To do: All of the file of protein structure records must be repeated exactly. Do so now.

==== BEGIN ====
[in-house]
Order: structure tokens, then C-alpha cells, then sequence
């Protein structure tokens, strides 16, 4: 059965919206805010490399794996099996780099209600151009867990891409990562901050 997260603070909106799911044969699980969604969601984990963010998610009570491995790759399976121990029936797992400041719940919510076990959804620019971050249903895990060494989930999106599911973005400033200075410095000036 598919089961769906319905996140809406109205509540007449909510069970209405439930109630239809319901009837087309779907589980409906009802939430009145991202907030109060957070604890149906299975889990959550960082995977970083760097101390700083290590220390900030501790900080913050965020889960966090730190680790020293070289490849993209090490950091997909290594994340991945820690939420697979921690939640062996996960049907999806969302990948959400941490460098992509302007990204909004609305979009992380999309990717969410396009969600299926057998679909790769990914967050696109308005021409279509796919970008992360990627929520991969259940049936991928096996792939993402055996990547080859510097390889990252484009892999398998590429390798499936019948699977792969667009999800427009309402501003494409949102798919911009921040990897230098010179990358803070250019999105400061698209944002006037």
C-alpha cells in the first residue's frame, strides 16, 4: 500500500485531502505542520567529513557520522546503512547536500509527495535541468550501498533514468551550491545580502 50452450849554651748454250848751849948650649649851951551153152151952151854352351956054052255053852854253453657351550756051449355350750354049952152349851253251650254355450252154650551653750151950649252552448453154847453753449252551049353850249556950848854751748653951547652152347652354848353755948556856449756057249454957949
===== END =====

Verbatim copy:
[in-house]
Order: structure tokens, then C-alpha cells, then sequence
């Protein structure tokens, strides 16, 4: 059965919206805010490399794996099996780099209600151009867990891409990562901050 997260603070909106799911044969699980969604969601984990963010998610009570491995790759399976121990029936797992400041719940919510076990959804620019971050249903895990060494989930999106599911973005400033200075410095000036 598919089961769906319905996140809406109205509540007449909510069970209405439930109630239809319901009837087309779907589980409906009802939430009145991202907030109060957070604890149906299975889990959550960082995977970083760097101390700083290590220390900030501790900080913050965020889960966090730190680790020293070289490849993209090490950091997909290594994340991945820690939420697979921690939640062996996960049907999806969302990948959400941490460098992509302007990204909004609305979009992380999309990717969410396009969600299926057998679909790769990914967050696109308005021409279509796919970008992360990627929520991969259940049936991928096996792939993402055996990547080859510097390889990252484009892999398998590429390798499936019948699977792969667009999800427009309402501003494409949102798919911009921040990897230098010179990358803070250019999105400061698209944002006037």
C-alpha cells in the first residue's frame, strides 16, 4: 500500500485531502505542520567529513557520522546503512547536500509527495535541468550501498533514468551550491545580502 50452450849554651748454250848751849948650649649851951551153152151952151854352351956054052255053852854253453657351550756051449355350750354049952152349851253251650254355450252154650551653750151950649252552448453154847453753449252551049353850249556950848854751748653951547652152347652354848353755948556856449756057249454957949